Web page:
The first installation in the Millennium series, this gripping novel binds together the past and the present in a chilling tale of crime. The protagonist, a publisher of a political magazine, loses a libel case against a billionaire industrialist and is promised evidence against him if he finds out about a girl who went missing in 1966. To accomplish this task, he enlists the help of Lisbeth Salander, a hacker and a troubled genius. The author skilfully binds social commentary into the mix, and the novel is a mirror to contemporary Swedish society. It highlights the bigotry of a patriarchal society and talks about violence against women. All in all, a riveting tale set in contemporary times. A must-read.
The Adventures of Sherlock Holmes- Sir Arthur Conan Doyle
The quintessential detective novel, this is the one novel that set the standard for all others in its genre. Words aren’t enough to extoll the genius of Sherlock Holmes. A collection of stories of the sleuth’s exploits told through the eyes of Watson, trusty companion and friend of Holmes. ‘The Five Orange Pips’ and ‘A Scandal in Bohemia’ are some of the stand-out stories in this collection. Sir Arthur Conan Doyle’s narration is consistently gripping, smart, and keeps the reader on the edge of their seat. It’s an essential book for any library, and if you haven’t read this one yet, what are you waiting for?
Who We Are and How We Got Here- David Reich
This book finds itself in a list of non-fiction books that tell a story powerful enough to form the crux of a great novel. Although it reads like academic literature, which it is, the subject matter is so enticing that readers simply read on, enraptured. This book attempts to tell the story of humankind; where it came from, and how it evolved to its present form. It traces the journey of humans to every corner of this planet; and while doing so, explains the science behind it all. A lot of interesting things are revealed in the Indian context, for example, the fact that Indian matrilineal DNA has remained the same throughout all these years, and that the Aryan Invasion theory is, indeed, false. This book is pretty heavy reading, for it delves deep into the science of genetics, but due to its narrative style, remains fascinating.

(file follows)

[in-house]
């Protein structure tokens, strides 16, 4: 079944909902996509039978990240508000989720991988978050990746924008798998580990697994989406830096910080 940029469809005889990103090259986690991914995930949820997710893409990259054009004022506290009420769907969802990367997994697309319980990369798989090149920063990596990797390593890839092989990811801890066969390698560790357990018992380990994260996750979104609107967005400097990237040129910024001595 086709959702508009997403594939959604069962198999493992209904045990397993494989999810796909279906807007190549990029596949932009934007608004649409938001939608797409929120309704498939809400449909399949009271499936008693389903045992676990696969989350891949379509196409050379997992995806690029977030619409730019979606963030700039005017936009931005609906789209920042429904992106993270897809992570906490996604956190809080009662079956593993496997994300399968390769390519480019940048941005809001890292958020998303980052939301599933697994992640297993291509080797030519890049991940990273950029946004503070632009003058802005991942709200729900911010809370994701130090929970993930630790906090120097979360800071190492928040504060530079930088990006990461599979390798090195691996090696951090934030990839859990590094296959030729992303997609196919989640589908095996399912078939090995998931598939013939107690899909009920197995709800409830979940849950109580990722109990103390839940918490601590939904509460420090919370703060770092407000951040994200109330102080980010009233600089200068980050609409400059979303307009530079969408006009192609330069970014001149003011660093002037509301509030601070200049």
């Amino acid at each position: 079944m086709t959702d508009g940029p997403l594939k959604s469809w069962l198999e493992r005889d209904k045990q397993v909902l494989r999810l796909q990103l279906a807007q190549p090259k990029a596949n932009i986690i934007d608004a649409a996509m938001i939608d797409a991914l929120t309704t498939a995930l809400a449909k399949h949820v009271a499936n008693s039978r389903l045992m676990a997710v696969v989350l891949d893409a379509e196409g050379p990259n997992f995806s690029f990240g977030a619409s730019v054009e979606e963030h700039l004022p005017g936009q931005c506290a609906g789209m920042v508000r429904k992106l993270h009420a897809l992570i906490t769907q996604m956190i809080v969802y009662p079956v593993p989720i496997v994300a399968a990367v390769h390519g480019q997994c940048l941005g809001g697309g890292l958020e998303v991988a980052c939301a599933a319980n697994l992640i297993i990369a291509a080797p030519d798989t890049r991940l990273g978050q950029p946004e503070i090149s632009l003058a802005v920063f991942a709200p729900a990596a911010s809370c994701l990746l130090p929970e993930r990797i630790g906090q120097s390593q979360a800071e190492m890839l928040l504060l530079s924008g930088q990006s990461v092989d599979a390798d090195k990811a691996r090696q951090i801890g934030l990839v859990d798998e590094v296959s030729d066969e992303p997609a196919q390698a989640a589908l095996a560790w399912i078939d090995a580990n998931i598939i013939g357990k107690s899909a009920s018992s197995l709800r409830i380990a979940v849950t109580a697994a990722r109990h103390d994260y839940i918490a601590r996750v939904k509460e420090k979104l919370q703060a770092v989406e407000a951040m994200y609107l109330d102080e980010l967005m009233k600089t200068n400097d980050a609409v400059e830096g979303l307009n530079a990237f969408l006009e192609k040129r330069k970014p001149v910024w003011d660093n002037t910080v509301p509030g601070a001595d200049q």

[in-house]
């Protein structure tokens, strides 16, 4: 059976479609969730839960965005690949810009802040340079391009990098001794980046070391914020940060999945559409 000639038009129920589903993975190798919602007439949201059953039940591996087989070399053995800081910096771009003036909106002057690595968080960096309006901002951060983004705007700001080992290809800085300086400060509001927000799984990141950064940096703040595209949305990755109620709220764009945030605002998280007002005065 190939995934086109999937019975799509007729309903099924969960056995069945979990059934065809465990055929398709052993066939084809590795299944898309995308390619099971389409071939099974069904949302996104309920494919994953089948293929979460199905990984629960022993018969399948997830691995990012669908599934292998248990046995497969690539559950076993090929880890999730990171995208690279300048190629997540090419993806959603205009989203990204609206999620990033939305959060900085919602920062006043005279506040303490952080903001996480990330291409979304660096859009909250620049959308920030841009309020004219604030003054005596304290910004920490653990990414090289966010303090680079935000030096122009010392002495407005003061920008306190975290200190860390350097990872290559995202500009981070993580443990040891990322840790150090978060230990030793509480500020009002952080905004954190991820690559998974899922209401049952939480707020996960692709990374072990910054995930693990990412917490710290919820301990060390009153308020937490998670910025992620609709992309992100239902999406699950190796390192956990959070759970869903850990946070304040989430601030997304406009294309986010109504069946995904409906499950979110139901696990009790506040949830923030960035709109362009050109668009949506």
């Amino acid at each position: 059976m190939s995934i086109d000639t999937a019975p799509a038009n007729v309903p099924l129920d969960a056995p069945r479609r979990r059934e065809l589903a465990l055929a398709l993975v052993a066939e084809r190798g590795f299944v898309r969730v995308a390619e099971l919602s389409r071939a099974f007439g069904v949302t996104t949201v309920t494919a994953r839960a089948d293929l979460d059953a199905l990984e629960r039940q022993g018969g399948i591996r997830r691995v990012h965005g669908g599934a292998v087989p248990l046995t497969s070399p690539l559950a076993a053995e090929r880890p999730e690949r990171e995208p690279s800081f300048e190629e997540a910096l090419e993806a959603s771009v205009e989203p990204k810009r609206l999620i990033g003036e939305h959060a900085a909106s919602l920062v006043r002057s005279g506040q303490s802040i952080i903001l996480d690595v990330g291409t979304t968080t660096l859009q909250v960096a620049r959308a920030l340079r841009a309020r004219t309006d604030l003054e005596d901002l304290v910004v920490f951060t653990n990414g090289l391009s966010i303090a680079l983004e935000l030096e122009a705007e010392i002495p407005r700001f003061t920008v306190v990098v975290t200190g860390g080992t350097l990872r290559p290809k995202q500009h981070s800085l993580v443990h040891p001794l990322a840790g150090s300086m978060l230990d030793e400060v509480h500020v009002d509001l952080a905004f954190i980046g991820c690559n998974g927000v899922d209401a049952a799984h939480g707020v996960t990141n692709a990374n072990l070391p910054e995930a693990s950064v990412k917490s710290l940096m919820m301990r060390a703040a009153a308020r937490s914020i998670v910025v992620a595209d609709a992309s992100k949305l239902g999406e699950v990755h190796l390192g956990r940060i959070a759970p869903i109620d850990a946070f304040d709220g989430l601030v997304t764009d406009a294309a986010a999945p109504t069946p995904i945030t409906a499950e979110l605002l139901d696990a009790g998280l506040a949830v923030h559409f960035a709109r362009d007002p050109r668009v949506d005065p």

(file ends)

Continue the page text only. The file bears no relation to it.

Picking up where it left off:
The Broker- John Grisham
Joel Backman, an infamous bigwig power broker, gets a presidential pardon for his crimes after spending six years in a federal penitentiary. He is smuggled out of the country by the CIA, for he has been found to possess sensitive information about a sophisticated satellite surveillance system employed by the US. He settles into a comfortable new life in Italy. But the CIA has different plans for him—they release his whereabouts to the Israelis, the Russians, the Saudis, and the Chinese, who are all out for his blood. Can the broker negotiate his way through this pickle? This book is a classic thriller with all the usual tropes; it makes for comfortable reading. However, its uniqueness lies in its vivid description of Italy in all its glory. A unique book because of its contrasting setting and tone, it’s a great, fun read.
Written By Ankitha Giridhar and Avaneesh Jai Damaraju for MTTN
Edited By Siri Rajanahally
Featured Image by Lavanya Karinje